Billy Triplett died of a heart attack on Sunday, August 11th. Anyone who knew Billy knew him to be in every way a gentle giant of a man. He was physically massive—tall and very heavy. But he was the friendliest guy you are ever likely to meet. Exceptionally helpful. Incredibly kind. A real sweet man.
Billy was a sound engineer of the highest order. He was so good at his craft that he wasn’t around Portland very much after the mid-90s. He ended up touring with the likes of the Goo Goo Dolls, Prince, Paul McCartney, Pat Benatar and Joe Walsh and the James Gang, as well as working on projects with countless other musical acts over the years.
But pretty much any musician playing in town prior to the mid-90s has a Billy Triplett tale to tell.
The first time I met Billy was at Luis’ La Bamba club in 1982, when my band opened for Billy Rancher and the Unreal Gods during the height of the Rose Festival. That was our very first gig and we were excited to be opening for the Unreal Gods, the city’s most popular band, but completely disorganized. Billy was the first person I met when we were setting up. His aura of unruffled tranquility becalmed those around him. He calmed us right down and got us set-up on stage in front of the Gods’ gear and all mic’ed up, hooked up and dialed in without a care.
He handled the main soundboard at the back of the room, while Mick Boyt manned the monitor board. Billy and Mick made doing a sound check seem so simple that we naively assumed it was how all sound checks were supposed to go. Ha! A musician should be so lucky. By all accounts our gig that night was the best sounding we ever had. That was the only time Billy Triplett was our man at the board. It was three years downhill from there. And we had a damn good sound man of our own.
Billy and the Gods were that lucky. They had Billy Triplett doing their sound for every one of their gigs. Most certainly he was a key component in the Gods’ success. He played the board and the attending rack of effects as expertly as any musician plays his instrument. He was an artist. And that was thirty years ago! He only got better at his craft with every one of the thousands of gigs he engineered since that time.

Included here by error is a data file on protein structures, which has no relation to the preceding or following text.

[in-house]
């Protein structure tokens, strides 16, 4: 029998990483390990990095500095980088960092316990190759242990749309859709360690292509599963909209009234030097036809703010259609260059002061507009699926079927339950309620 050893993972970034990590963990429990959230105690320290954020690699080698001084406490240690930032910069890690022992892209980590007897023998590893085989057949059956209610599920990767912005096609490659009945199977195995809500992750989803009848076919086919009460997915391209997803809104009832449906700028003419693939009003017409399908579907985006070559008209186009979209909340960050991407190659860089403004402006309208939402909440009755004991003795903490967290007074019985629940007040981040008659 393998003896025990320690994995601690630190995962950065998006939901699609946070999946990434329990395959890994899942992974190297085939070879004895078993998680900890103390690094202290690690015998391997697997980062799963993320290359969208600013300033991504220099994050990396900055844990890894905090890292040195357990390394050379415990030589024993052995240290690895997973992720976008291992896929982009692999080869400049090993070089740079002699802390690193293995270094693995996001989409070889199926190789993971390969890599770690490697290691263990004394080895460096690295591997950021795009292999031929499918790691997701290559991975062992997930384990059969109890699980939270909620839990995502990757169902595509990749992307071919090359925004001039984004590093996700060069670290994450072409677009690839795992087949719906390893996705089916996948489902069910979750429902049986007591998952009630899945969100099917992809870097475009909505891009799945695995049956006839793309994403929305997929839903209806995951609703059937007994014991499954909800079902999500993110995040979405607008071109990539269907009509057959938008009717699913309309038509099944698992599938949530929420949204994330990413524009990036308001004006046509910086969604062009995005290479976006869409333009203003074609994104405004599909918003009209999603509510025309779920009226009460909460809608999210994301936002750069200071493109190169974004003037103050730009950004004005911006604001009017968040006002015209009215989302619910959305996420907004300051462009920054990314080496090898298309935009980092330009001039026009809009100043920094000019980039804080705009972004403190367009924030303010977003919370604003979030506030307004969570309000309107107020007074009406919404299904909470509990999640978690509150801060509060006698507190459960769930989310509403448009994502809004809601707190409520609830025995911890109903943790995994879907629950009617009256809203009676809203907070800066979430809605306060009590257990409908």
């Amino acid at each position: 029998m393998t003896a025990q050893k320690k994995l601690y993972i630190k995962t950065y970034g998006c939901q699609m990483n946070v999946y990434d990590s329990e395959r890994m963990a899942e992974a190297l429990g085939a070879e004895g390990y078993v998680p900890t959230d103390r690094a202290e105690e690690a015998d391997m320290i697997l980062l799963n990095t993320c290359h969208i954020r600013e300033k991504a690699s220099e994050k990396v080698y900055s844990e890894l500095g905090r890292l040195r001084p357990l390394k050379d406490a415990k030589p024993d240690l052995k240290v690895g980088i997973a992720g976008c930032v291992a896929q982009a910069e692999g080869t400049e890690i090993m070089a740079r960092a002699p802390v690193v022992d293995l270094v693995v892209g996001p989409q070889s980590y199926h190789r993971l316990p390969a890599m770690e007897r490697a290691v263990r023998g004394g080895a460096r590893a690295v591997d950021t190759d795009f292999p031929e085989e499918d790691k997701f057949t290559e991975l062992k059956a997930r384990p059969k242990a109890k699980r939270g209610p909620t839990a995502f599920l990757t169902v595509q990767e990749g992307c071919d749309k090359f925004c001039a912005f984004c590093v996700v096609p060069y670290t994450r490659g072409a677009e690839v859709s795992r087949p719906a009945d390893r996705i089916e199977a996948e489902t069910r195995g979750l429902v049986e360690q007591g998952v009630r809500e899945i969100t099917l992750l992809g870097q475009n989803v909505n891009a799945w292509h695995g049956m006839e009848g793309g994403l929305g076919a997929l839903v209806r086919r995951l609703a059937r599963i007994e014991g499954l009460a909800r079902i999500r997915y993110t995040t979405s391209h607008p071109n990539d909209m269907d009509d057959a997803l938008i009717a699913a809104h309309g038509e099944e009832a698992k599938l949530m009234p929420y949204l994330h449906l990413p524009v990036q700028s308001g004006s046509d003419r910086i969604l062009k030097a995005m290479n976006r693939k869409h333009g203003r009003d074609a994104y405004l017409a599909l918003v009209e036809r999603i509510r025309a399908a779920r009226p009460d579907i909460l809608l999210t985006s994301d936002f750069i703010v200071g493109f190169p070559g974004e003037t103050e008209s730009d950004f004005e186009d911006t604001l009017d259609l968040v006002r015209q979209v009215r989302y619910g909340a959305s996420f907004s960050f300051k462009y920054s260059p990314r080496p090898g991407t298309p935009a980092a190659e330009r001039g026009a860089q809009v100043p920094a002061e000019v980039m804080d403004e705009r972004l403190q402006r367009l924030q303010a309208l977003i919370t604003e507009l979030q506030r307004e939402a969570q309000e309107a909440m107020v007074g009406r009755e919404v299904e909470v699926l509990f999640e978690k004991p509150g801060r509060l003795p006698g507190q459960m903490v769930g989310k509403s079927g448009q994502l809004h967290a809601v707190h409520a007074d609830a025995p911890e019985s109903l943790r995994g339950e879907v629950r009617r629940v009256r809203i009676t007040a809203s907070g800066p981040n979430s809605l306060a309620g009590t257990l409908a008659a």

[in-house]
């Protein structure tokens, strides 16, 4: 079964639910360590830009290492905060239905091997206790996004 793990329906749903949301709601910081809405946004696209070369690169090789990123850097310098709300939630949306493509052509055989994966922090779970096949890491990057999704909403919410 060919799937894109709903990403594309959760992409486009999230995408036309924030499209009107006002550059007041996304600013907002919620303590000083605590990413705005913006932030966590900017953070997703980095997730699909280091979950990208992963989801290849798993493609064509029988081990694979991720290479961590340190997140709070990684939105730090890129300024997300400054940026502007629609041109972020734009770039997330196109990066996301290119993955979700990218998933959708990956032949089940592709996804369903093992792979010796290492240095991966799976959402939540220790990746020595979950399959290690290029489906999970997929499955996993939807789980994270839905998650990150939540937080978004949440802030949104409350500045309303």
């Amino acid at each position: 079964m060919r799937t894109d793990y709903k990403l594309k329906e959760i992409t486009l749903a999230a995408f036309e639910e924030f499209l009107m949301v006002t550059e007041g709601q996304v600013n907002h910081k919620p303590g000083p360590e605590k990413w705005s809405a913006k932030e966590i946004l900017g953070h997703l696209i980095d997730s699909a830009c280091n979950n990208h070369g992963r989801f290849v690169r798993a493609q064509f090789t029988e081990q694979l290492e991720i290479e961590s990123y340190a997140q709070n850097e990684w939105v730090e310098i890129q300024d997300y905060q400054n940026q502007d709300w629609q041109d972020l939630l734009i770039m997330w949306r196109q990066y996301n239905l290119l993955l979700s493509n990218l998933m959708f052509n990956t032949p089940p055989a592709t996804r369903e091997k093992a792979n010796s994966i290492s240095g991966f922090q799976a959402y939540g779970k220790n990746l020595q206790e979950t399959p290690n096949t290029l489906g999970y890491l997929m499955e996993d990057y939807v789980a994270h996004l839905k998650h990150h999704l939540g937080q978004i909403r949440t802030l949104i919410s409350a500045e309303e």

He often did sound at Key Largo in the late ‘80s and into the ‘90s. I played there with two different bands with him doing the sound, and the whole gig was like butter. Everything was just warm and toasty and copacetic. It was Billy Triplett’s world of sound engineering and we were welcome to it.
Billy began working with Troy Williver and his band Bombay when they played at Key Largo around 1995. Not long after that he signed a contract with Williver, and headed with Bombay to LA in search of gigs that would lead to a recording contract. Williver is a true professional musician, and while in LA, he introduced Billy to many influential musicians, technicians and industry contacts.
Billy ended up staying in LA circa 1997 and he lived there for over ten years. In 2009 he moved to Sturgeon Bay,Wisconsin, where he stayed at the Holiday Music Motel—Jackson Browne’s recording studio/motel complex—working on numerous projects from there. By the end of 2010 his health had begun to deteriorate and he was hospitalized for a time, in critical condition.
Unbeknownst to most local musicians, Billy returned to Portland at Christmas 2010, staying with Troy Williver and his family. Billy convalesced there for many months. He returned to Sturgeon Bay where he worked at the annual Steel Bridge Songfest last June.
Every time I met with Billy over the years I was continually struck by his benign demeanor, his reverential humility. I will always remember those qualities in him. But most of all I will remember the countless live music gigs I attended around town where the sound was absolutely perfect. You’d look around to see who was doing sound—and sure enough—it would be Billy Triplett. Hopefully Billy is even now reunited with his old friend Billy Rancher, creating music in the great hereafter.
by SP Clarke